Location: Heinz Field (68,400), Pittsburgh, PA
Surface: Kentucky Bluegrass
Forecast: 55 degrees at kickoff, temps falling throughout game. May have shower in 4th Q
Game Time: 3:45, 11-21-2015
Line: Pitt -2
Series History: Tied 8-8, 5-5 in Pittsburgh, 2-2 at Heinz Field
Last Time: Louisville 45, Pitt 35 (10-13-2012 at Heinz)


Tickets are available for Louisville vs. Pitt HERE

Heinz Field is an all-chair back stadium primarily used for the Pittsburgh Steelers.  There are several seating areas including many club level areas.  The stadium is located at 100 Art Rooney Ave, Pittsburgh, PA 15212 on the North Shore.

The weather is expected to be pleasant at kickoff with falling temperatures throughout the contest.  Rain is possible later in the evening but the forecast currently believes that any precipitation will occur well after the game has concluded.


The radio broadcast will be available on Louisville Sports Properties and the Tune In Mobile App.  The legendary voice of the Cards Paul Rogers will provide play-by-play with Craig Swabek providing color and Doug Ormay from the sideline.  Additionally the Cards’ call will be broadcast on Sirius Channel 157 and XM Channel 204.


The Cards vs. Panthers will be broadcast on ESPNNews with John Brickley and Al Groh in the booth.  There is currently not an assigned sideline reporter.  UofL vs. Pitt will also be available on WATCHESPN live and later for on-demand replay


This is going to be a really tough test for the Cards. Pitt is tested against top teams and they have one of the nation’s best players in Tyler Boyd. The Panthers also have a fierce pass rush against a Louisville Offensive Line that has struggled throughout the 2015 season and have also blocked 4 kicks on special teams.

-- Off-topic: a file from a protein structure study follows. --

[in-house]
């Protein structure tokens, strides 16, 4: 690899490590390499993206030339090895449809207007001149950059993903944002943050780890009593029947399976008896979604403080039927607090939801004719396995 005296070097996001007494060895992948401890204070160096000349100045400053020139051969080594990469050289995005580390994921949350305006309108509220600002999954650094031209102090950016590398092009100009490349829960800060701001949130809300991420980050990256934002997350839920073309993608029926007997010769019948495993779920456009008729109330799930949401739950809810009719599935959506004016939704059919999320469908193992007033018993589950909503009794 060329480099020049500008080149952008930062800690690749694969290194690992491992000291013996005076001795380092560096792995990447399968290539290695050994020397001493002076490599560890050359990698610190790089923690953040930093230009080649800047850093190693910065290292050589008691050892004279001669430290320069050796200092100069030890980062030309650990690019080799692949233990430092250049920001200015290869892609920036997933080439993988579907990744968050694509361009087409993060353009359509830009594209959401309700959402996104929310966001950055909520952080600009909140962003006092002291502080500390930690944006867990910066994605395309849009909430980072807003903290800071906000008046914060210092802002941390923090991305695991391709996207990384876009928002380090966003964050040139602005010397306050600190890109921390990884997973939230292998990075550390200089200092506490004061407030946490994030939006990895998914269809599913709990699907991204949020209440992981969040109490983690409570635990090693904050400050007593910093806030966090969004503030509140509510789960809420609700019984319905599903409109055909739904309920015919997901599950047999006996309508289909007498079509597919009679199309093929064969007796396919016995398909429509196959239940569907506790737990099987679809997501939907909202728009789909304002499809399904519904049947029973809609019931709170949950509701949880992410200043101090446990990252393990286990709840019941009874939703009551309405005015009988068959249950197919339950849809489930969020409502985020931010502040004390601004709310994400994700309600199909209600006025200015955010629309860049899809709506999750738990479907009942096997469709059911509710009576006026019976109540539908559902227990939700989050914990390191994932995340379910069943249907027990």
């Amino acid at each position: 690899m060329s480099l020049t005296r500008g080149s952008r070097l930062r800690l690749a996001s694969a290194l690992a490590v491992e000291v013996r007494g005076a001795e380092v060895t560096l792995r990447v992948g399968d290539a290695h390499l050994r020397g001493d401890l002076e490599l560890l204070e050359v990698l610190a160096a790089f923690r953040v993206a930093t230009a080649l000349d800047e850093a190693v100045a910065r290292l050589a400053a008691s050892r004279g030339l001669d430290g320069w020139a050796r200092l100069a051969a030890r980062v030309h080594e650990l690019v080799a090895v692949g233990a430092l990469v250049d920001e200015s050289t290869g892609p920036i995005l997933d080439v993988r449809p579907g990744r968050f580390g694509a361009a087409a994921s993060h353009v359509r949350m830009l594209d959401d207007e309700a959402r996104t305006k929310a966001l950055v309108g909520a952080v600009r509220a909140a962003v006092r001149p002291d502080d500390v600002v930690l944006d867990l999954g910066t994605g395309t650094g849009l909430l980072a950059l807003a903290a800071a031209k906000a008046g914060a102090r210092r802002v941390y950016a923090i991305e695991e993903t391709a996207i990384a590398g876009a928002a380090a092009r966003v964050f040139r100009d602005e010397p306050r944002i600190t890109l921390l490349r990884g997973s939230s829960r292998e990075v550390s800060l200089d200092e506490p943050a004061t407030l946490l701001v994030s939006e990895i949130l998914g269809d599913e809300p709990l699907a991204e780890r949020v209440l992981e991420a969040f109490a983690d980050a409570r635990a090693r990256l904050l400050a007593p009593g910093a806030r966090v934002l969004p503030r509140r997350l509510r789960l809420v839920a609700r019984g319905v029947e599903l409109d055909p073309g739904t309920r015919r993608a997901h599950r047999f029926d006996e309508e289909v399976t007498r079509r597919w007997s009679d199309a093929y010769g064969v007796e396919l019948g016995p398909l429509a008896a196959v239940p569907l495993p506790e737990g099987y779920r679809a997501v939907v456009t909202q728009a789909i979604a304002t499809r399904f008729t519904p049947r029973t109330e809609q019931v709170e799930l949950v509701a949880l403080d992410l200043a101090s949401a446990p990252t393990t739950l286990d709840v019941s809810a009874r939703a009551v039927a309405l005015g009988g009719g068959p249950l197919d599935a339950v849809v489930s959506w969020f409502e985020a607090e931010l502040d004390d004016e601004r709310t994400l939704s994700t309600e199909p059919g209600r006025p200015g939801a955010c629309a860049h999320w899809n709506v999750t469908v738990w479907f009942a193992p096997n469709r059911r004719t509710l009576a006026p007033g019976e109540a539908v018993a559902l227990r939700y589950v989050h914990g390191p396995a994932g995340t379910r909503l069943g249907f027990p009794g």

With Kyle Bolin at QB Louisville’s rushing attack has come to life and it will need to continue to be effective in this game along with it’s passing game.

No one is blowing this game open in my view. Pitt isn’t explosive enough to blow out Louisville and neither is Louisville. The Cardinal defense MUST play lights out and there can not be major miscues on special teams. Any critical errors will end this game for either Pitt or Louisville as I do not believe either team has a pronounced advantage.

When UofL faced Wake Forest earlier this year the margins in the Cards favor were small, but I felt it was enough to pick the Cards in a close game. UofL won 20-19. In this game I think those small margins are in Pitt’s favor and I think the Panthers get this one in a tight one. I hope I’m wrong.

Pitt 23, UofL 21


Usually we just put up the stats and let the reader review them on their own without any commentary.  For this Pitt game we had to point out a few things. One the similarities between Louisville & Pitt are striking:


Scoring Offense, Scoring Defense, Total Offense/Total Defense, Punting, Returning, Field Goal %, Opponent 1st Downs, Sacks, Sacks Allowed, Fumbles Forced, Opponent’s Red Zone TD %, and Yards Per Play.

All of those categories Louisville & Pitt are very much in the same ballpark in terms of production.  So when looking at Pitt & Louisville and trying to decide how this game is going to go we’re going to have to find out what’s different about the Cards & Panthers statistically and use that as a base line from a bird’s eye view.

Key Differences

Pitt has played a slightly more difficult schedule than UofL, so we have to keep that in mind as we go through this.